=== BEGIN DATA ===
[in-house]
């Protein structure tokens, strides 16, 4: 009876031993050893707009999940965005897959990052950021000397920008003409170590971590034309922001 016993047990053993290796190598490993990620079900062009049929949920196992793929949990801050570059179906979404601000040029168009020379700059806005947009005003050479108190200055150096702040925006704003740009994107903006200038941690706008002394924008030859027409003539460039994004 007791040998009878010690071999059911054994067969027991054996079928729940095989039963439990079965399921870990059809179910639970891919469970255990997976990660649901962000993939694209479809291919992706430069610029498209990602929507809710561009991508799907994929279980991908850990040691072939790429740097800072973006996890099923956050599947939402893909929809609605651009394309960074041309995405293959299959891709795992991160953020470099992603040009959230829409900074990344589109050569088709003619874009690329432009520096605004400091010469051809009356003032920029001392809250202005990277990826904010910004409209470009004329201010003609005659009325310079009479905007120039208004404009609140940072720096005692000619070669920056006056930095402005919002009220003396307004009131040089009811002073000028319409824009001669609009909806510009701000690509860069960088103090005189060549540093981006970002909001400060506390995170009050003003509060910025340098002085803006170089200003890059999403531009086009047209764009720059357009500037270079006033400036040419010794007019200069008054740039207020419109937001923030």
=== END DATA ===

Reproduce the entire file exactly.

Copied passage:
[in-house]
């Protein structure tokens, strides 16, 4: 009876031993050893707009999940965005897959990052950021000397920008003409170590971590034309922001 016993047990053993290796190598490993990620079900062009049929949920196992793929949990801050570059179906979404601000040029168009020379700059806005947009005003050479108190200055150096702040925006704003740009994107903006200038941690706008002394924008030859027409003539460039994004 007791040998009878010690071999059911054994067969027991054996079928729940095989039963439990079965399921870990059809179910639970891919469970255990997976990660649901962000993939694209479809291919992706430069610029498209990602929507809710561009991508799907994929279980991908850990040691072939790429740097800072973006996890099923956050599947939402893909929809609605651009394309960074041309995405293959299959891709795992991160953020470099992603040009959230829409900074990344589109050569088709003619874009690329432009520096605004400091010469051809009356003032920029001392809250202005990277990826904010910004409209470009004329201010003609005659009325310079009479905007120039208004404009609140940072720096005692000619070669920056006056930095402005919002009220003396307004009131040089009811002073000028319409824009001669609009909806510009701000690509860069960088103090005189060549540093981006970002909001400060506390995170009050003003509060910025340098002085803006170089200003890059999403531009086009047209764009720059357009500037270079006033400036040419010794007019200069008054740039207020419109937001923030």